It is early when Claire wakes; her curtains are drawn but she can see no light through the windows. She rolls onto her back and stares at the white eggshell of her ceiling. She doesn’t feel sleepy, but nor does she feel any urge to will herself upright or to leave the safe confines of her bed. She closes her eyes, trying to reclaim the fleeting wisps of a dream and listening to the pre-dawn noises.
Today’s symphony begins with percussion; the vintage alarm clock, robin’s egg blue with a round ivory face, sets a steady rhythm that echoes against the many walls. Rain drums against her windows, its natural chaos a comforting contrast to the metronomic beat of the clock. Eventually the fridge joins in, adding its baritone hum to the arrangement.
Claire manages to drift back into a light slumber for the briefest of moments before her semi-conscious brain notes an inconsistency in the chorus. She opens her eyes and listens more attentively.
Misplaced beats. Not quite in time with the exacting rhythm of the clock, and a couple of octaves lower than water against glass.
Again. Beat beat. Beat. Beat beat beat.
Like an erratic heartbeat, but a clear sound from above rather than a muffled one from within.
Footsteps? Claire wonders, finally forcing herself halfway out of the bed, her bare feet touching the chilly wooden floor boards; the mornings are growing colder every day. She raises her head to the ceiling again.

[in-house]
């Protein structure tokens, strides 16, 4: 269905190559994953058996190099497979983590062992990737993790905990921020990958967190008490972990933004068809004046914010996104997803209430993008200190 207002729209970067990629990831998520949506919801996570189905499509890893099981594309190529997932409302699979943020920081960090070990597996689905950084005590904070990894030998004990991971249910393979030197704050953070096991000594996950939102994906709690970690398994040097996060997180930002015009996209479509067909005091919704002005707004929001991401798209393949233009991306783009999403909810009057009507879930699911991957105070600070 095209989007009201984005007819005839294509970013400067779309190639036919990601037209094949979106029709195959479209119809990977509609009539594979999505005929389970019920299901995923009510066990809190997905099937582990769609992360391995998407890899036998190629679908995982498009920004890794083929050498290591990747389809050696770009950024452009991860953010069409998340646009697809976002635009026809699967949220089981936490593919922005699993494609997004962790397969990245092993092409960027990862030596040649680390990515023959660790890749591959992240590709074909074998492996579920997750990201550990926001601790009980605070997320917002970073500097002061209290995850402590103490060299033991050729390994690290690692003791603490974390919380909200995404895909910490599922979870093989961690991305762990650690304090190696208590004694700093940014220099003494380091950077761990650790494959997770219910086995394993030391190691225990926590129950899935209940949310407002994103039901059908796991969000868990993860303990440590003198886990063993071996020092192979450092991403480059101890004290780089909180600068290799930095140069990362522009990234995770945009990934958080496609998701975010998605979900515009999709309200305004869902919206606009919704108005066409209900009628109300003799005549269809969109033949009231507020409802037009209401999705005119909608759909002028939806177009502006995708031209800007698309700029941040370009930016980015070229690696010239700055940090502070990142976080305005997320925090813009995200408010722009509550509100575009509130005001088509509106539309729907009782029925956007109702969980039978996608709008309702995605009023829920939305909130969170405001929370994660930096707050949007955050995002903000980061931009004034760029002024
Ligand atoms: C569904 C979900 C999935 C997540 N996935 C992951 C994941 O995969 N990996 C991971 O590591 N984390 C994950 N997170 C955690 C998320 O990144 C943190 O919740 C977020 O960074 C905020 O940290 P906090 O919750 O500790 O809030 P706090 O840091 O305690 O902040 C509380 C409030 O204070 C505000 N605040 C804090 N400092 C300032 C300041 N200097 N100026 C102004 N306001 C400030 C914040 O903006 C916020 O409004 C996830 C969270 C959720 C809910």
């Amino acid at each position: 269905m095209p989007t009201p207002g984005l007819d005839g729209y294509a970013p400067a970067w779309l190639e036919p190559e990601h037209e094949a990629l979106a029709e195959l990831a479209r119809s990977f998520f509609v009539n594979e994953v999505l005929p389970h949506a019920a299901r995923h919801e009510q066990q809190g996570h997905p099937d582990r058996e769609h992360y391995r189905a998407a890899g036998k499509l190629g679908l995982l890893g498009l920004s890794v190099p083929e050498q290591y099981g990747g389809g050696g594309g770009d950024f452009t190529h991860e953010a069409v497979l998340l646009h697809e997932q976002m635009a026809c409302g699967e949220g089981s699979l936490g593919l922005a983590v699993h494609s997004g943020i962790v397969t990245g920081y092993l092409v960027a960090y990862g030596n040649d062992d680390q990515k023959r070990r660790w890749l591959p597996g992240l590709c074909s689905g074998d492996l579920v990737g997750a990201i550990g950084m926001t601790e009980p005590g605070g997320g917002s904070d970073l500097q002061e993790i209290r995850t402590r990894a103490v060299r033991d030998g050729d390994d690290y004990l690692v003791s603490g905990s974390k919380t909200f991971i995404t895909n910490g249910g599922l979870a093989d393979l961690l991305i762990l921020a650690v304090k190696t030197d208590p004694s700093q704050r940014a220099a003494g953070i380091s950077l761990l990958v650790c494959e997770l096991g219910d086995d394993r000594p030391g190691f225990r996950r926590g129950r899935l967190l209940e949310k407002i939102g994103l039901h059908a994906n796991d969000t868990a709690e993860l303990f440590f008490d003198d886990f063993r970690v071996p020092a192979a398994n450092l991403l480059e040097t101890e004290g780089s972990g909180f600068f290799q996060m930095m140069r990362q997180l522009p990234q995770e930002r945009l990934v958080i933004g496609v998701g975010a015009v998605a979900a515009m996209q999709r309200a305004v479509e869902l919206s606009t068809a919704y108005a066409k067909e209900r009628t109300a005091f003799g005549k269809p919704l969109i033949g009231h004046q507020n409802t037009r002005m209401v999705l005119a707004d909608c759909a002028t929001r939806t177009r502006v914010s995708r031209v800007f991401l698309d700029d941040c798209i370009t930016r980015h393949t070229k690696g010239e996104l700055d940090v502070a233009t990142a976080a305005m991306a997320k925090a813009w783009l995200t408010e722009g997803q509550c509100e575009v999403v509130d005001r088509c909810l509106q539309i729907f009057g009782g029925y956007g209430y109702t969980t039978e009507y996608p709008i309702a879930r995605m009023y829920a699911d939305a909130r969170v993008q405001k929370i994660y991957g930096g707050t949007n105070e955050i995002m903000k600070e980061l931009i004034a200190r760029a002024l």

Beat beat beat. Beat.
Claire thinks back to the first time she looked at the house. To when she stood there admiring every angle, every window pane and gable. The tower had three floors, but ended in a conical point above that. There is no evidence of such a point here in Claire’s room which means an attic above. She pushes away the comfortable heft of the blanket on her lap and stands. Using a wooden chair as a stool, she reaches up to touch the ceiling. After moving the chair all around the room, examining the smooth surface with her eyes and fingertips, she finds nothing.
Perhaps the attic has been sealed off?
Beat beat. Step step step.
Claire looks up again. If there is no way to reach the attic from inside then an animal must have snuck in from the roof. She would have to let Sara know that some squirrels or raccoons have infiltrated the house. She sighs, rubbing an eye with the back of her arm. First – tea.
A few moments later Claire sits at her small table, lights off again to allow her a clear view of the violent sky just beyond the windows. The sun must have fully risen past the horizon by now but its warm glow remains choked off by pregnant storm clouds. Claire blows the steam from her tea and nibbles at a piece of honey toast. Usually she loves rainy days, but today she feels restless. Maybe even bored.